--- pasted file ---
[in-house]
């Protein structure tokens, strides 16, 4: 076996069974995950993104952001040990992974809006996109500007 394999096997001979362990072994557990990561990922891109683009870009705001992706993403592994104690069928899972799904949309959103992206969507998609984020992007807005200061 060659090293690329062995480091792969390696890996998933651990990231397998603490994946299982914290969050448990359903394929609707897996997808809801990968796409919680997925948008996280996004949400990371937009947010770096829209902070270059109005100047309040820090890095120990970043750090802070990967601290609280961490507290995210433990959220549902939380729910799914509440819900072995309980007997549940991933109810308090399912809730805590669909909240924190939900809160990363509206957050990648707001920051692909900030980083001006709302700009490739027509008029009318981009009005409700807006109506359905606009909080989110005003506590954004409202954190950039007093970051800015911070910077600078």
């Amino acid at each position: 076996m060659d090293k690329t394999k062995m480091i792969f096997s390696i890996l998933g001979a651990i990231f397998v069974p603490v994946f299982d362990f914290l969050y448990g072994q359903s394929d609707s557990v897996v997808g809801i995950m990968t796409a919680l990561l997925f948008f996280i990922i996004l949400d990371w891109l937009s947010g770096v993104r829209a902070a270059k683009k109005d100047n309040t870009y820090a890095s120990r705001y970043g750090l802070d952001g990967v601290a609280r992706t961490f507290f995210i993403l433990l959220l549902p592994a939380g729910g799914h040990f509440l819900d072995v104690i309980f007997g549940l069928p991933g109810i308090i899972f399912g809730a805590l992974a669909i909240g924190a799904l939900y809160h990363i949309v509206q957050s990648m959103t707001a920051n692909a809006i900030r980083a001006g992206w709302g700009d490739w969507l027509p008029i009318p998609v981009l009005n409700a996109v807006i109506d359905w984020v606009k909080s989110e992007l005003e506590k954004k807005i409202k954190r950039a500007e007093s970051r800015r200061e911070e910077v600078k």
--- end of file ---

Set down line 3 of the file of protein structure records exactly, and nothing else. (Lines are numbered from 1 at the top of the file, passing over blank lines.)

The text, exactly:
């Amino acid at each position: 076996m060659d090293k690329t394999k062995m480091i792969f096997s390696i890996l998933g001979a651990i990231f397998v069974p603490v994946f299982d362990f914290l969050y448990g072994q359903s394929d609707s557990v897996v997808g809801i995950m990968t796409a919680l990561l997925f948008f996280i990922i996004l949400d990371w891109l937009s947010g770096v993104r829209a902070a270059k683009k109005d100047n309040t870009y820090a890095s120990r705001y970043g750090l802070d952001g990967v601290a609280r992706t961490f507290f995210i993403l433990l959220l549902p592994a939380g729910g799914h040990f509440l819900d072995v104690i309980f007997g549940l069928p991933g109810i308090i899972f399912g809730a805590l992974a669909i909240g924190a799904l939900y809160h990363i949309v509206q957050s990648m959103t707001a920051n692909a809006i900030r980083a001006g992206w709302g700009d490739w969507l027509p008029i009318p998609v981009l009005n409700a996109v807006i109506d359905w984020v606009k909080s989110e992007l005003e506590k954004k807005i409202k954190r950039a500007e007093s970051r800015r200061e911070e910077v600078k």